That said, the 1800 point warband was a ton of fun. After the short rout of R'yleh, the three of us decided to give Cthulhu another fighting chance against 1800 points worth of cyberpunk zombies, government agents, and Predators. This time, though, the Great Old One put up a much tougher fight. While our warband emerged victorious, driving Cthulhu back to R'yleh, the field of battle showed the casualties....I lost my three most powerful figures, Ebbs lost all but 3 predators, and Lionel's field of Scrubbers were all but scrubbed from the field.
All said, this was a really interesting intro to HeroClix for me. It hasn't been something I've been interested in so far, but that may change, if this trend continues. None too bad at all...
Friday, July 13, 2007
I have it down to three choices:
1) Masques of Extraordinary Gentlemen--Basic premise of this game would be a riff on Alan Moore's "League of Extraordinary Gentlemen." The players would play a literary or stylized historical figure and figure their way through the mysteries of 1890s Victorian-Gothic Europe. Character creation and combat would be done using a modified True20 system, coupled with the Call of Cthulhu sanity system. Emphasis would also be put on literature and little-known historical events of the time period, including the emergence of the First World War.
2) Pirates of the Underdark--I had come up with this concept after seeing the third Pirates of the Caribbean movie, but wanted somewhat of a darker twist. Basically, the PCs would be wanna-be pirates on a massive Underdark sea, exploring the ruins of the caverns after Lolth's fall and the ruin of many drow citadels. The D&D alignment system would be somewhat thrown out the window for this one, with the focus being on cinematic combat and tactics, as well as magical ship-battles. Emphasis would also be put heavily on treasure maps and skulduggery, as well as pirate legends....like that of The One Living Man, or the Black Redeemer.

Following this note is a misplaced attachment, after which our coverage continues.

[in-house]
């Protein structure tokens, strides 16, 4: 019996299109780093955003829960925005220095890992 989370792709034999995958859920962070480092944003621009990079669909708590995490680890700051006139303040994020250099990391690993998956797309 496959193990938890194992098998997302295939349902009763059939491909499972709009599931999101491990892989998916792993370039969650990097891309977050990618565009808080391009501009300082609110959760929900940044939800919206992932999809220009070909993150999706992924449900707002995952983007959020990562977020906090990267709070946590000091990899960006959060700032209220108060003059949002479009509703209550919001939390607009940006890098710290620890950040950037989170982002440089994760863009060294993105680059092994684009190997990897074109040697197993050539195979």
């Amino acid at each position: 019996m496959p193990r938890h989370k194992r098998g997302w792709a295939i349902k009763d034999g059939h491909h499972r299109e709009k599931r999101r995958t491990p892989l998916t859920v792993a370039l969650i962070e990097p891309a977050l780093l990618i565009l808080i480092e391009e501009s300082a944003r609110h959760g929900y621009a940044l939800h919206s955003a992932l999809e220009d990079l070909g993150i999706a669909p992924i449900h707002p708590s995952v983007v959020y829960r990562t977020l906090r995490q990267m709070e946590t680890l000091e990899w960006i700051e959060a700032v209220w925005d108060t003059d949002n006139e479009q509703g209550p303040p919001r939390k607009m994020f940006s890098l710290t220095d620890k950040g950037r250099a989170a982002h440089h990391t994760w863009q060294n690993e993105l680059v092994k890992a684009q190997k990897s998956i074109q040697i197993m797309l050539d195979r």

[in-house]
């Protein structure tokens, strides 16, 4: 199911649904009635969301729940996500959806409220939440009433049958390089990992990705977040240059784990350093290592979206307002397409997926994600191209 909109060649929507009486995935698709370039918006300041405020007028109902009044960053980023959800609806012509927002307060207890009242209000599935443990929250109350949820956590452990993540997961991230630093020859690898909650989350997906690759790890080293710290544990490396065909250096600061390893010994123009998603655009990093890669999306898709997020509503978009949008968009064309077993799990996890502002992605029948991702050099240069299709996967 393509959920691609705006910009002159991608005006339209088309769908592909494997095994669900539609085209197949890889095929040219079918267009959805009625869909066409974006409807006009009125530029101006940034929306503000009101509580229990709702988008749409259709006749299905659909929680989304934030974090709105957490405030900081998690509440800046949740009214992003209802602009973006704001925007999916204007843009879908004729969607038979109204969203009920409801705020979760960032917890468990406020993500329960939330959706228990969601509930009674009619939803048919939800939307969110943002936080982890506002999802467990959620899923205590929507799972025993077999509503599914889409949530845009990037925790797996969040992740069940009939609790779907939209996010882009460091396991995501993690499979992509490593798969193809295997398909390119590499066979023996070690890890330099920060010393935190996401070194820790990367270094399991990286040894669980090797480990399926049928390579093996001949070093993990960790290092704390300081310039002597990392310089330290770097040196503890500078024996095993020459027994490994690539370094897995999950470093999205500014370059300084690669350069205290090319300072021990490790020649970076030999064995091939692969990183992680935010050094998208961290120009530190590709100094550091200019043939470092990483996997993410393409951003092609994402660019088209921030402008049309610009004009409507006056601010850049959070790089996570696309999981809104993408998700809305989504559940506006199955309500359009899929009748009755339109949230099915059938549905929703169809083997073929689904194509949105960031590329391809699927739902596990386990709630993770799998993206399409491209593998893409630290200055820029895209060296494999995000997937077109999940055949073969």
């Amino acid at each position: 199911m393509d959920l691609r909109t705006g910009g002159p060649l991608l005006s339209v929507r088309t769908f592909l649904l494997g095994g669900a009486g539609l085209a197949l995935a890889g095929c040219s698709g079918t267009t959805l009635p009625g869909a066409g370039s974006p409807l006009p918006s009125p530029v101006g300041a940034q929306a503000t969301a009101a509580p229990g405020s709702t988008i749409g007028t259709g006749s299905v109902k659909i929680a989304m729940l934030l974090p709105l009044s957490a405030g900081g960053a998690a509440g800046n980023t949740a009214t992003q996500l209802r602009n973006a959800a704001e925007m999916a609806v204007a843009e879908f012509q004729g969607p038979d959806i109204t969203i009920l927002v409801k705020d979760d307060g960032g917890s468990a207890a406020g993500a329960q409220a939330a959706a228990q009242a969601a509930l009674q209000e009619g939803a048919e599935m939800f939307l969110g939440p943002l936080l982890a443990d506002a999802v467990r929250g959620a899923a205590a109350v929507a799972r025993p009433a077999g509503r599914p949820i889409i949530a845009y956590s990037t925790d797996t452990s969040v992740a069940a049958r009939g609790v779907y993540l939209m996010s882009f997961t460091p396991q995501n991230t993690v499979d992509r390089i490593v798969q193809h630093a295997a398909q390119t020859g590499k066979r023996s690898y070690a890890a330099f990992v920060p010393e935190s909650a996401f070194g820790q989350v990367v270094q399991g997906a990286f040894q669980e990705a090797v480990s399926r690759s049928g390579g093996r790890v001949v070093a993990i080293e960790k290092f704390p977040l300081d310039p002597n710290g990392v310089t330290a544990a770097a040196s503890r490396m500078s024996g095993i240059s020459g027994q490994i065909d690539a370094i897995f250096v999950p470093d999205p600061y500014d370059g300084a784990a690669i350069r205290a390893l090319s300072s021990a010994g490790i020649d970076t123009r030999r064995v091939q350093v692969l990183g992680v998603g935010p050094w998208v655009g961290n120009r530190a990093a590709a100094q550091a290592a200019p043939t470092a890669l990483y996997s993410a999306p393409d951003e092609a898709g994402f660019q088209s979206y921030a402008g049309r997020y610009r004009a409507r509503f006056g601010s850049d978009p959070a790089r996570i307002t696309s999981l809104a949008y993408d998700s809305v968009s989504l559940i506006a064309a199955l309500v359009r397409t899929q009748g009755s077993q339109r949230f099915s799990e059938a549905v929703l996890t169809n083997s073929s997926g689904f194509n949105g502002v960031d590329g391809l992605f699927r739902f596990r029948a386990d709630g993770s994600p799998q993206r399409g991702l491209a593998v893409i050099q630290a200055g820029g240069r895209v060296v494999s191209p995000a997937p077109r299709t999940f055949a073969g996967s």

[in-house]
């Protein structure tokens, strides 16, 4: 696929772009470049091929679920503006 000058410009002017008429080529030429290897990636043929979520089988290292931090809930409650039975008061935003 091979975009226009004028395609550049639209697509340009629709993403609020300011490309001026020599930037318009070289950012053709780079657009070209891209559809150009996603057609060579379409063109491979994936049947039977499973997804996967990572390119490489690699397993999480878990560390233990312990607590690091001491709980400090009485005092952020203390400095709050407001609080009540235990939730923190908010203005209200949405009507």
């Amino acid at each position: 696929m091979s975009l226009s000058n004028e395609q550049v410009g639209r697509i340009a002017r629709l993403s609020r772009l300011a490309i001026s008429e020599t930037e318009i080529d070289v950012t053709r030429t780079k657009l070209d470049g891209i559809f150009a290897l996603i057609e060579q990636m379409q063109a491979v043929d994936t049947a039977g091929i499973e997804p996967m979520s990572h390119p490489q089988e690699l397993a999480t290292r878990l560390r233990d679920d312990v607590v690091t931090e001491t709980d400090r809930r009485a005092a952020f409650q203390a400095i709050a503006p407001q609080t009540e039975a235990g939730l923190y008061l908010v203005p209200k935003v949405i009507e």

3) Depths of the Warehouse--After reading through GURPS Warehouse 23 (and now Pagan Publishing's fantastic Delta Green d20), I find myself itching to run something a little more conspiratorial. In this game, the PCs will have been taken from their homes by the mysterious Men In Black, only to find out that they've been commissioned to work in the most secret storehouse of all--Warehouse 23. The players will have to find out who commissioned them into such a drastic career, why they were chosen, and what their own dark pasts may mean within a grander scope of conspiracy, paranoia, and global fear.
So, basically, I'm just looking for some input. Would you play one of these games? If so, which would you be interested in? What do you like and what don't you like?
Please vote in the poll, and let me know!
Monday, July 09, 2007
When we arrived on Wednesday, I was expecting utter chaos. However, things were surprisingly organized. We made it through badge-pick up incredibly quickly and started checking out some of the events going on around that night. The Miniatures room, taking up nearly all of Exhibit Hall D, had some absolutely fantastic displays. My favorite may have been the massive, volcanic pirate-isle, complete with immense rickety suspension bridges leading to the island proper. The Mos Eisley spaceport, on the other end of the hall, was also particularly good.
The dealer hall, when I first entered it on Thursday, made my eyes buggy. Quite literally, I didn't even think about buying anything. The Reaper Minis room--courtesy of Miniatures-Giant--made my head spin, but in one of those good ways. Thousands upon thousands of green-labeled minis, over all four surrounding walls. I was a happy gamer.
When Lionel and Ebbs registered, they picked up a ton of generic tokens with it. Pre-registration comes with a deal for 10 generics for $10. Aside from giving some to Adam, so he could register for events for free....these were almost entirely worthless. However, they were hickory and, at least according to Ebbs, taste like good barbeque. Go figure.